Everything by Shankara is of inestimable value. I would start with his Vivekachudamani (Crest Jewel of Discrimination) translated by either Swami Madhavananda or Swami Prabhavananda. His Gita commentary can be a bit heavy-handed because he wrote it to present his interpretation and at the same time vanquish opposing views.
Actually some of his similar writings are much like those of Saint Thomas Aquinas in form and style-not the easiest to read and comprehend. His commentaries on the upanishads (included in the translations of Swami Gambhirananda, Swami Madhavananda, and Swami Jagadananda) are exceptionally helpful, though, and I have found his minor works of great value also.
The Gospel of Sri Ramakrishna - by "M," Mahendranath Gupta, translated by Swami Nikhilananda
This is a remarkable treasury of spiritual philosophy. It consists of stenographic records of conversations with Sri Ramakrishna spanning several years. It was set down by Mahendranath Gupta, who next to Sri Yukteswar was the most important influence in Yogananda's spiritual development. (He is written about in Yogananda's autobiography as "Master Mahasaya the Blissful Devotee.")
It is good to read it straight through the first time, but you can also simply open it at random and read amazing things, including the words of truly spiritual songs. It can be found online at the Belur Math website.
The Aquarian Gospel of Jesus the Christ - by "Levi" (Levi Dowling)
This is a transcription of the psychic investigations into the life of Christ made by Dowling in what is popularly known as "the akashic records" and I believe contains the the authentic teachings of Jesus, but makes no claim to infallibility or absolute accuracy.
Find out more about the Aquarian Gospel in the Introduction to the Gospel on ocoy.org. We have posted both the full text of the Aquarian Gospel, as well as a commentary on the text, called the Aquarian Gospel for Yogis.
The Works of I. K. Taimni - including the Science of Yoga
Everything by I. K. Taimni is a marvel of clear and relevant wisdom. His commentary on the Yoga Sutras, The Science of Yoga, is the best.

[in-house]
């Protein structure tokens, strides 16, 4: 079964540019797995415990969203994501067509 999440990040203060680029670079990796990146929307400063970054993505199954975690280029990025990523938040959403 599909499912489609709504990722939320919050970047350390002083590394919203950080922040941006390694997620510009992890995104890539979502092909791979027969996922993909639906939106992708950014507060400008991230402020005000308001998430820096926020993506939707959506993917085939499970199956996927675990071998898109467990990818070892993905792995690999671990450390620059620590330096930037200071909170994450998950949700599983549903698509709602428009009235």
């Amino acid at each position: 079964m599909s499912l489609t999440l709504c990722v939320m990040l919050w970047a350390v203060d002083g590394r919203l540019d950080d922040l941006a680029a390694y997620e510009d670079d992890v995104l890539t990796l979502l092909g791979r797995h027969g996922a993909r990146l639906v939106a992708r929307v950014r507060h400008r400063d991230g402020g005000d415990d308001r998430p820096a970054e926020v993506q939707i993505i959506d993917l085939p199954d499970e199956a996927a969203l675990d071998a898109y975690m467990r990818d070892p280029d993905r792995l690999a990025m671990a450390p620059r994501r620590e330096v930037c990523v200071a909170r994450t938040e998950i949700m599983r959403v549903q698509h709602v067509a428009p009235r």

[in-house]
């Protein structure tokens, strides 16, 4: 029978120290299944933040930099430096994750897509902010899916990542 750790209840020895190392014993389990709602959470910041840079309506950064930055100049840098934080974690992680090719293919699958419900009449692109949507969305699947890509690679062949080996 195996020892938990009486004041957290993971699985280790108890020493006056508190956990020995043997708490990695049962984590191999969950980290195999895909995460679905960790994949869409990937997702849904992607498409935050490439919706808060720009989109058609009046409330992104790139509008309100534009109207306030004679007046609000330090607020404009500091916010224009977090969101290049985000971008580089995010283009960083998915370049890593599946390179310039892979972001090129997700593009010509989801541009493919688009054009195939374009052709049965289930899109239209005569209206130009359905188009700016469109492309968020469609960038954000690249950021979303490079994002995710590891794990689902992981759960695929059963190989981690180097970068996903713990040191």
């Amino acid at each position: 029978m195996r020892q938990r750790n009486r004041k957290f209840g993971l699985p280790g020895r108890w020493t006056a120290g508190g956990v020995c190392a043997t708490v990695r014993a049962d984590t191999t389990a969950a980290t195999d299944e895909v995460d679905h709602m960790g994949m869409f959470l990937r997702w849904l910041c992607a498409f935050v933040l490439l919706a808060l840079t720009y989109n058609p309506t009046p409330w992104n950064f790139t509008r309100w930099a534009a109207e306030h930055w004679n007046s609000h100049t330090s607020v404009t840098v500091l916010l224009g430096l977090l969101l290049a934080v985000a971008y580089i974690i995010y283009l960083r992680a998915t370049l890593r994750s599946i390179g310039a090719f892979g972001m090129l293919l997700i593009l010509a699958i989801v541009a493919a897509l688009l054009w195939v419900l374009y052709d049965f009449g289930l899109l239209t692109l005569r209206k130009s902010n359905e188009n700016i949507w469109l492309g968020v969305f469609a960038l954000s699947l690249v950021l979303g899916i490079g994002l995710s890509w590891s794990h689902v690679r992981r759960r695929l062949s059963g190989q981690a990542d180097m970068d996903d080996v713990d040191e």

See Katinka Hesselink's review on her Squidoo lens. I highly recommend her other lenses also: very thought provoking.
For Hungry Spiritual Seekers
More from Yogananda
The heads of the five great monasteries founded by Shankara are given the title of Jagad-Guru-World Teacher. Certainly great masters have been mahants of those monasteries, but they had no spiritual influence outside India, so they were not jagad-gurus. But Paramhansa Yogananda during his lifetime was a true World Teacher, and continues to be through the following books:
Man's Eternal Quest (collection of talks),
The Divine Romance (collection of talks),
Journey to Self-realization (collection of talks).
The Science of Religion,
Sayings of Paramahansa Yogananda (originally The Master Said),
God Talks With Arjuna, (commentary on the Bhagavad Gita), and
The Second Coming of Christ, (commentary on the Gospels).
Everything by the following writers are classics of enlightened insight:
Margaret Laird, Meister Eckhart, Johannes Tauler, Henry Suso, John Ruysbroeck, Akshaya Kumar Banerjea
For the facts about diet, I recommend Diet for a New America by John Robbins, What's Wrong With Eating Meat? by Vistara Parham, the books of Dr. Neal Barnard, particularly Food for Life: How the New Four Food Groups Can Save Your Life, and The RAVE Diet & Lifestyle by Mike Anderson, whose latest book Healing Cancer From Inside Out is a must read.